Jason Ball's TechBytes

Technology & Venture Capital. Early stage venture capital news mixed with personal views and comments

Creative Destruction

Last week, I spent 3 days in Helsinki at Slush. It’s the second time I’ve been there – last visit was three years ago.

The differences between the two visits were staggering: last time there were circa 500-700 attendees. This year saw a 3000+ sell-out crowd. The floor was so thick you could barely walk. The demo floor was packed with startups – I, foolishly, thought they would be there both days. But they changed them out from Day 1 to Day 2. So, I missed lots of companies I wanted to see…

So how to explain all of this activity- it didn’t come out of nowhere. In my mind, it came out of Nokia. Or Nokia’s downsizing. A classic creative destructive force…

Nokia was the primary employer in Finland for engineers and tech talent, a safe, solid bet. Most Finns in tech were at Nokia 20 years, or that’s the only company they’ve worked with, etc. Working for Nokia was the brass ring. With the company’s decline and the layoffs that ensued, smart techies had to find something else to do. And they did.

Stand-out companies like Supercell have sprung up in the last few years; Rovio is a global brand now – and success is breeding success. The halo effect of these two companies alone means skills and know-how are being shared and transferred to new startups – whether that’s through mentoring, angel investment or collaboration.

It’s a painful time in Finland right now economically, but I think a little bit of short term pain will mean amazing things for the country. Not having Nokia is probably one of the best things that could have happened to the country and the start-up scene in Europe.

A serious tip of the hat to the entrepreneurs I met there building amazing companies.

Filed under: Europreneurship, Events, Conferences and Panels, Games

Android Fragmentation – Your Options

If you’re developing for Android, this picture from Open Signal Maps (portfolio co) is only the start of your problems. Fragmentation permeates every level of Android devices: 400+ devices  with varying screen sizes and resolutions, OS- various versions running (few of them up to date), Silicon – ARM 5, ARM 7, etc. Not so much fun…

Why go through the pain? Well, Android is ramping 6x faster than iPhone. The iPhone is great, but the large mass market is Android. You’re going to have to be there.

There are a few things you can do to make your life easier if you’re resource constrained:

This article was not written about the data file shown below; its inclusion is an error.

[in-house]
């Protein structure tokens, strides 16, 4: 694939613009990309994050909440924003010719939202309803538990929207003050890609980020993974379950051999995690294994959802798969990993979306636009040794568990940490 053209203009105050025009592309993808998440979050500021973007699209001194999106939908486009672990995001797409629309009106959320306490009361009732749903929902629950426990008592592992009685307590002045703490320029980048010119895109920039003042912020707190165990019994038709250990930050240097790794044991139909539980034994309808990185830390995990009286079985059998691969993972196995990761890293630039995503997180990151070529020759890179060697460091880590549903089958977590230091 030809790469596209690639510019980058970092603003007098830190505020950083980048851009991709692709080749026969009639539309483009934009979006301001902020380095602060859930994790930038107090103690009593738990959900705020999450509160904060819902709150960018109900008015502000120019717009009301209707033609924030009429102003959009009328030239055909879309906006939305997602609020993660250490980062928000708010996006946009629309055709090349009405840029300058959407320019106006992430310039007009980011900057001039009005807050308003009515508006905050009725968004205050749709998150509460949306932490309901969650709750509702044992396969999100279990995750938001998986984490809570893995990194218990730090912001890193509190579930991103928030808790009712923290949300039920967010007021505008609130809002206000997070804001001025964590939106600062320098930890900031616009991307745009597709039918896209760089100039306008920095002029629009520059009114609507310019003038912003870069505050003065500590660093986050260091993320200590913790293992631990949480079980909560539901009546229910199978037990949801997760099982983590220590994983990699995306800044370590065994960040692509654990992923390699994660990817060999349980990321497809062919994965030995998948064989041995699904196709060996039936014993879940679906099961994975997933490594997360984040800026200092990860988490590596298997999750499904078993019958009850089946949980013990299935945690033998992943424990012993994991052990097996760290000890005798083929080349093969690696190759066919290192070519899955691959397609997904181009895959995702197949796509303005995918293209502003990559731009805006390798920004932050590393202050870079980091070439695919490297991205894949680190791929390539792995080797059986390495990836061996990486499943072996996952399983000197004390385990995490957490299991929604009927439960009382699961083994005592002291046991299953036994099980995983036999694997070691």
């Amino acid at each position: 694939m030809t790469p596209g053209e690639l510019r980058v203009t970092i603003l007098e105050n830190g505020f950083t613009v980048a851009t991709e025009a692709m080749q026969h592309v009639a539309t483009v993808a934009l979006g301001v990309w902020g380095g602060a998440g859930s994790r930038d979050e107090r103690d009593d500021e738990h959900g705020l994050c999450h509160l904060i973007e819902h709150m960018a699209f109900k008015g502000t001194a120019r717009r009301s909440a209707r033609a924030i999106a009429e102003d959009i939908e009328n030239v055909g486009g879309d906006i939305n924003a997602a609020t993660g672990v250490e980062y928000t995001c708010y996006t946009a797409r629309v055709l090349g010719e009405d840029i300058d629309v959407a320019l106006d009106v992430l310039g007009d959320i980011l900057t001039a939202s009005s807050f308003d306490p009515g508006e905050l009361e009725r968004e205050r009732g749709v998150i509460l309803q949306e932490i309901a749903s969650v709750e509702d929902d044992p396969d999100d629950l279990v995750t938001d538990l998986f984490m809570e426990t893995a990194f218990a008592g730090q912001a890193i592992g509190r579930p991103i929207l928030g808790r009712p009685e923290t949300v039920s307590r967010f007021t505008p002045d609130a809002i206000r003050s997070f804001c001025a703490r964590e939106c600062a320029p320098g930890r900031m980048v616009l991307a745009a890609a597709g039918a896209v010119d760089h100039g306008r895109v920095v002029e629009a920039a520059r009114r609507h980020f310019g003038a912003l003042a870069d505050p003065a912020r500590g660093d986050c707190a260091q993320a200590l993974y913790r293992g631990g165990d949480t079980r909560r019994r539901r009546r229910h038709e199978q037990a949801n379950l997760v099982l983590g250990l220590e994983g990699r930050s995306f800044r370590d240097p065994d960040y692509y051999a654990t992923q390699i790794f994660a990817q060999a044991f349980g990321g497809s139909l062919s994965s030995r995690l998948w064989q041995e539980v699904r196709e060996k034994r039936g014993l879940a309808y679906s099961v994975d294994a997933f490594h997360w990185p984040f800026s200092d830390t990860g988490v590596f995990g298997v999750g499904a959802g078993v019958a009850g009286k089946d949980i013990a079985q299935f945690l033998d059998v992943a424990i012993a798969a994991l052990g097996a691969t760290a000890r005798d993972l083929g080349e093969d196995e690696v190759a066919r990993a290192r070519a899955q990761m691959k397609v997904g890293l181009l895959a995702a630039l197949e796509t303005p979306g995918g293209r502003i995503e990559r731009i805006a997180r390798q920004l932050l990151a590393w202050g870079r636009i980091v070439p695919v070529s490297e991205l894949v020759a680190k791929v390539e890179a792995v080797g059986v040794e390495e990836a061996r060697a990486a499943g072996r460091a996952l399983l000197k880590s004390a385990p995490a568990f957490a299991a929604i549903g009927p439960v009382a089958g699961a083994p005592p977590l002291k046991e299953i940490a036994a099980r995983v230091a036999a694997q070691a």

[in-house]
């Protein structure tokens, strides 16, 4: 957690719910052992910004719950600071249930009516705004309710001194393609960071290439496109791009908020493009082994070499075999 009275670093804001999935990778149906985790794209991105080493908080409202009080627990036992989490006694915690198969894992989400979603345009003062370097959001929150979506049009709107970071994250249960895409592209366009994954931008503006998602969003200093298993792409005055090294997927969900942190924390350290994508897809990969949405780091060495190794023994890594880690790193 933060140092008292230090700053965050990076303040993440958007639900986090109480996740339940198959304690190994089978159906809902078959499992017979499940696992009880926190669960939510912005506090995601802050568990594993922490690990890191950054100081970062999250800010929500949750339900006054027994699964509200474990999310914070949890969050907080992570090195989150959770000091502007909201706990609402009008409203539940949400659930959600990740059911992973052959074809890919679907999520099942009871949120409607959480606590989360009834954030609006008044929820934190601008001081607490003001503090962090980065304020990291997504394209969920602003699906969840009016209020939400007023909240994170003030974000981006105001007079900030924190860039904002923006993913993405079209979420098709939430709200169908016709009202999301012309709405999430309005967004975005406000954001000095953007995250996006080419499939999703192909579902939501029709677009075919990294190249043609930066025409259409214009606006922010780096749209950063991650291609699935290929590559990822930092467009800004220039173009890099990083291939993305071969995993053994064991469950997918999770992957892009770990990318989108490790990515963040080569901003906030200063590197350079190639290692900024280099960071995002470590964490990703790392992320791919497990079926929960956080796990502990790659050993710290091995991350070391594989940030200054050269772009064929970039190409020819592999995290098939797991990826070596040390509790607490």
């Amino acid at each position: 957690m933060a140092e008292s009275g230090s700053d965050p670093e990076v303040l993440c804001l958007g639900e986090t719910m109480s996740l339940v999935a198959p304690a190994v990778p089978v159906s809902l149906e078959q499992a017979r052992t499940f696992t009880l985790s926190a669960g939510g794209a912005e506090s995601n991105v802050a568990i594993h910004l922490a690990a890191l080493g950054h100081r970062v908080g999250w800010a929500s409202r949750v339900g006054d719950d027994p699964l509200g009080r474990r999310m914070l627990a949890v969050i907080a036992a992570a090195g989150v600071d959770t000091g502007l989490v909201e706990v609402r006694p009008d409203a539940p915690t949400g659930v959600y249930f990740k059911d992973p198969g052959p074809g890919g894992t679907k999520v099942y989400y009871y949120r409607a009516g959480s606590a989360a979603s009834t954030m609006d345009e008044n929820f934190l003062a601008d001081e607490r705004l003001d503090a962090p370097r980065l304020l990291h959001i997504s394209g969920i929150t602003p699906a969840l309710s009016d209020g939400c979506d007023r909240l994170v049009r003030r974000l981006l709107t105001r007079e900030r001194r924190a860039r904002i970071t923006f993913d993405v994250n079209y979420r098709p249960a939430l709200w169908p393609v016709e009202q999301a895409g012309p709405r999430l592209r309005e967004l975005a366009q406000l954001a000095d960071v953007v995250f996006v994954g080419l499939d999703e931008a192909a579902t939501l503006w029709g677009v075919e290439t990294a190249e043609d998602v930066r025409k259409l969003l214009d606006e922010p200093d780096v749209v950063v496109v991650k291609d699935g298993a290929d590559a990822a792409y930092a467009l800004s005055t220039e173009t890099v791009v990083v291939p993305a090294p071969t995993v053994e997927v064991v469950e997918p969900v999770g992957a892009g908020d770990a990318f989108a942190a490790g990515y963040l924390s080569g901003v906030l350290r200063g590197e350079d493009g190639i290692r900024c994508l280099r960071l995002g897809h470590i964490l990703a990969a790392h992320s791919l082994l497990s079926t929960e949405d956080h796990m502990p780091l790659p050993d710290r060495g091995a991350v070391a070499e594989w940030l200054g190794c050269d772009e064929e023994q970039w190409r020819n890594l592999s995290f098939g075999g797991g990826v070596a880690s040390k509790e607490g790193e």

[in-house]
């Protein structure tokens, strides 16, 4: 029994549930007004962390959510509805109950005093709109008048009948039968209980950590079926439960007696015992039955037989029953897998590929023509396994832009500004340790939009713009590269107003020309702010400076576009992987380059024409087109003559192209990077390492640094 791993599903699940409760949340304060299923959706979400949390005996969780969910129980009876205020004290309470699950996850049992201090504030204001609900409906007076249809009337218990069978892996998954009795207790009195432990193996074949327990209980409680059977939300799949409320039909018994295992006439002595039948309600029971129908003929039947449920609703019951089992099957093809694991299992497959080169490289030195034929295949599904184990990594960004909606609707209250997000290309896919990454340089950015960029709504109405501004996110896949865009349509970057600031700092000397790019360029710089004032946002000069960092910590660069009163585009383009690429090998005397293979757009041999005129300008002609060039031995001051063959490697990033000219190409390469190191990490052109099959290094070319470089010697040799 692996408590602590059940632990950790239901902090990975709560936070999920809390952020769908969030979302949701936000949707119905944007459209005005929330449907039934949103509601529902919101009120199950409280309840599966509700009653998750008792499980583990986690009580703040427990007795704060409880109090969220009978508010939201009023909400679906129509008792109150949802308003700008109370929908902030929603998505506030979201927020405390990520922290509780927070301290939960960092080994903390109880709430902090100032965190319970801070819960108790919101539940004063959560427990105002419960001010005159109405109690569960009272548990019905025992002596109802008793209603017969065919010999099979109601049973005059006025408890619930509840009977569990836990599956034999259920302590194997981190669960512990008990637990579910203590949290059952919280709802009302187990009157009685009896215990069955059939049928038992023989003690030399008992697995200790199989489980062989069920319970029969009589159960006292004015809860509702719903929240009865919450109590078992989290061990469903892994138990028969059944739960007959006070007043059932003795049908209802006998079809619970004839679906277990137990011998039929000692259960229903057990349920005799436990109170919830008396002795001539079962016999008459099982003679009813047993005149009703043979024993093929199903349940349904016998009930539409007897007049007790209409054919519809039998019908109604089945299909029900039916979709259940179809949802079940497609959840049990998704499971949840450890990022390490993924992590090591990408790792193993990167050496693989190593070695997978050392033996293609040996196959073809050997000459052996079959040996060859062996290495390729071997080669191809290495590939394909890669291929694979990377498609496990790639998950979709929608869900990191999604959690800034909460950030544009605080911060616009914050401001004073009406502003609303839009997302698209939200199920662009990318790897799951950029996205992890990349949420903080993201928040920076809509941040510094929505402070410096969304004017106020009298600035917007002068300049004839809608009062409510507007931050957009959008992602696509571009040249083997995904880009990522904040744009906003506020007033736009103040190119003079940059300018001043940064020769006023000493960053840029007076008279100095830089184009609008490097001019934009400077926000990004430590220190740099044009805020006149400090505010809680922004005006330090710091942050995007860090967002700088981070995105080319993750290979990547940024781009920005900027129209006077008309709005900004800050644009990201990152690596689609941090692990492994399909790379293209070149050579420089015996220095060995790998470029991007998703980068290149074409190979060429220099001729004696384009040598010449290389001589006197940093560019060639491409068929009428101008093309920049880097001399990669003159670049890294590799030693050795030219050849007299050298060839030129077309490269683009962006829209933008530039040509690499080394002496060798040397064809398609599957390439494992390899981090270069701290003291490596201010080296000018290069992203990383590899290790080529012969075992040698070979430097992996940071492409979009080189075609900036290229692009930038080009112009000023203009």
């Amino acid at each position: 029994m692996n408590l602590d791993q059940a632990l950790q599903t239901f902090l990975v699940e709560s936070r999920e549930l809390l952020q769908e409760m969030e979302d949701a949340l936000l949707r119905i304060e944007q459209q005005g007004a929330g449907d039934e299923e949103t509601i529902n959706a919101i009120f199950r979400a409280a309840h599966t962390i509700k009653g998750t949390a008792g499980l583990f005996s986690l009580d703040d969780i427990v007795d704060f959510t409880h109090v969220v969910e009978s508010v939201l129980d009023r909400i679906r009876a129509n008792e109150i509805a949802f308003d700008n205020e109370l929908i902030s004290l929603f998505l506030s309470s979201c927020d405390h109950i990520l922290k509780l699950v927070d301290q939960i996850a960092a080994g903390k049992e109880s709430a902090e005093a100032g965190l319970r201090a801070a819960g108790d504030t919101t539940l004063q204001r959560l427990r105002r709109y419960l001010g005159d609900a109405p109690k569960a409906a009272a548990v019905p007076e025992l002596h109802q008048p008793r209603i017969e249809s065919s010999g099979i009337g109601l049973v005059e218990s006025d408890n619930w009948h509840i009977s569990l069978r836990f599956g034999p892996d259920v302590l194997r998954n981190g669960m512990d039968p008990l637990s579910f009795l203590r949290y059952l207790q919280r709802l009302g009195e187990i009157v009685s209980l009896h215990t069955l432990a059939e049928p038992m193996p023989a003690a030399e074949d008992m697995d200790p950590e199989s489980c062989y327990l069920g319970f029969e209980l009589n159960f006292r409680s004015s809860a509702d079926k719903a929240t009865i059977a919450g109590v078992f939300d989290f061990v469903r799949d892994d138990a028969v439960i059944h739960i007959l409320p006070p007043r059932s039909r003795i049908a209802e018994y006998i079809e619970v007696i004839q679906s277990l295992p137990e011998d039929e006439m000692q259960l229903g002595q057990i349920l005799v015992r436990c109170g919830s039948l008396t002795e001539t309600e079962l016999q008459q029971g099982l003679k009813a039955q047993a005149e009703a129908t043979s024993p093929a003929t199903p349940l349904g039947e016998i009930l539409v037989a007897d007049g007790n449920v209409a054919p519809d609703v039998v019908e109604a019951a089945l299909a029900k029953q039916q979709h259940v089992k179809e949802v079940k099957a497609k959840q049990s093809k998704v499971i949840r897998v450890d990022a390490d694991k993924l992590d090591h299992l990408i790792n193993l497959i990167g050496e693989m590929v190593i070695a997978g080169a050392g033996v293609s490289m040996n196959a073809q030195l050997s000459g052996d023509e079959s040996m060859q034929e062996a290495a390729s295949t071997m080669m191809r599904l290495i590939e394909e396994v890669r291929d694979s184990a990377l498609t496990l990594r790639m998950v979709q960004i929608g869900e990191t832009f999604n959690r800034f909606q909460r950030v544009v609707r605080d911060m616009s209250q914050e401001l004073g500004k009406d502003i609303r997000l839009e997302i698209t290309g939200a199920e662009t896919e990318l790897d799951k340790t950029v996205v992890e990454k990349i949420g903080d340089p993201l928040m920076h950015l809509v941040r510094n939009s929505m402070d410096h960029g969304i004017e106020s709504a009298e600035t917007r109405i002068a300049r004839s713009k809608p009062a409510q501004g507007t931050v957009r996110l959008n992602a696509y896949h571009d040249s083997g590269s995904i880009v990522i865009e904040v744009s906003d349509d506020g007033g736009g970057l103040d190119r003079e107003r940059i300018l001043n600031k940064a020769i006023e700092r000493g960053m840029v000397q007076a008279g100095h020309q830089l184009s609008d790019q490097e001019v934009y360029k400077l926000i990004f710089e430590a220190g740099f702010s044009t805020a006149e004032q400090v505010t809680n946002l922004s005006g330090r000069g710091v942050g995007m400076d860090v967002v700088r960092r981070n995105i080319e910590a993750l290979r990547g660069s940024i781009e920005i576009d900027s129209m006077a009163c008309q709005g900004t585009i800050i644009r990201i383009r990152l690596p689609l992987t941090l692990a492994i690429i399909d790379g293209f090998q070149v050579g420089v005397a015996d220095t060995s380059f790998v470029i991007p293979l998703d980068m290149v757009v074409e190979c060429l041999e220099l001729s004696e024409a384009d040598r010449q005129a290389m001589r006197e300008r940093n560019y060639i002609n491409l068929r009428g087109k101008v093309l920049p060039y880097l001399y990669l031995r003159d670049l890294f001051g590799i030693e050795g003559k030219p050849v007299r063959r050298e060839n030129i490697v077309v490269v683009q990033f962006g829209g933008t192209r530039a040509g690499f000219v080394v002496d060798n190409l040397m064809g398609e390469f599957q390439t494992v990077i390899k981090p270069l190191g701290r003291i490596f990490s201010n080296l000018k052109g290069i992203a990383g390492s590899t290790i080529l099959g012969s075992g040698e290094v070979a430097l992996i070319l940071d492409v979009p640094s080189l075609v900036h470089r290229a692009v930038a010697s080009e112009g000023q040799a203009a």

1) Study the OSM map. Pick the top 5-10 handsets to focus on. Develop for them only.

2) Draw a line in the sand. Instagram did this when they launched on Android this spring- they simply didn’t support a range of Android handsets based on an OS line (2.2 and above, thank you). Apple is notorious for doing this as well. Follow their leads.

3) Use testing tools. TestdroidDeviceAnywhere, Perfecto Mobile, etc. These tools allow you to do more testing than you normally could in house and possibly on handsets you’ll have difficulty getting. Use them (they’re inexpensive, or free).

Good luck coding!

Filed under: Android

The Three P’s of Venture Capital

I’ve written many times about what VCs are looking for and what I’m looking for in particular.

I sent out a tweet recently about my 3 P’s of investing and thought I’d elaborate briefly.

1) People. I have to like you. I have to think we can work together. That you’re smart. Opinionated. Informed. That you listen, ask questions, ask for help. That you have a vision and you’re passionate about what you’re doing and that you can execute.

2) Product. I have to love it. Not like it, not see how others might like it after a few beers, but love it. I have want to touch the product, marvel at the design, dream about using the product again. It has to be unique. Not “The Airbnb of lunch” or “Spotify for newspapers”….

3) Potential. We’re doing this to impact millions of people. Why settle for less? In some cases though, great margins on high priced products with smaller markets are good too.

Hard to fit all that fine print into 140 characters…

Filed under: Venture Capital

The Premium Economy

I’ve been trying out various new services lately, and have been completely blown away in most cases. It’s registered that we’re now entering the Premium Economy. And it’s going to make our lives richer, but us poorer… I don’t mean Premium accounts where you lose the banner ads; I mean Premium where you get a slick service. Let me cite a few examples:

1) Halio – You need to live in London, Dublin, Toronto, Chicago to test this one. I’ve only tested the London service; you can hail a cab from the comfort of your table at the restaurant, get notified when your cab’s outside and then pay for the fare all on account (credit card). No hassle, no waiting. I’m addicted. It’s like having a personal driver at your beck and call.

2) Uber - San Francisco, London, Paris- Same thing as Hailo, but the cars are private and *plush*. I was lucky enough to try this one in the City of Lights. Seamless experience from start to finish, all while riding in the back of a sweet BMW.

3) Hotel Tonight – Multiple US cities, London. This is not your ordinary last minute deal site. You get to choose from four boutique hotel rooms and get a 20%+ discount and book in a few clicks. Simple and efficient.

These are three examples of premium services that I simply couldn’t afford otherwise. Think of it as NetJet for normal people. They all offer 1-click purchasing (or maybe 2 clicks), no cash, no hassles and deliver a premium experience for users. This is a new class of app and service I’m seeing emerge. And I like what I see.

If you’re thinking about a new business to launch, think about upgrading to premium…

Filed under: Apps

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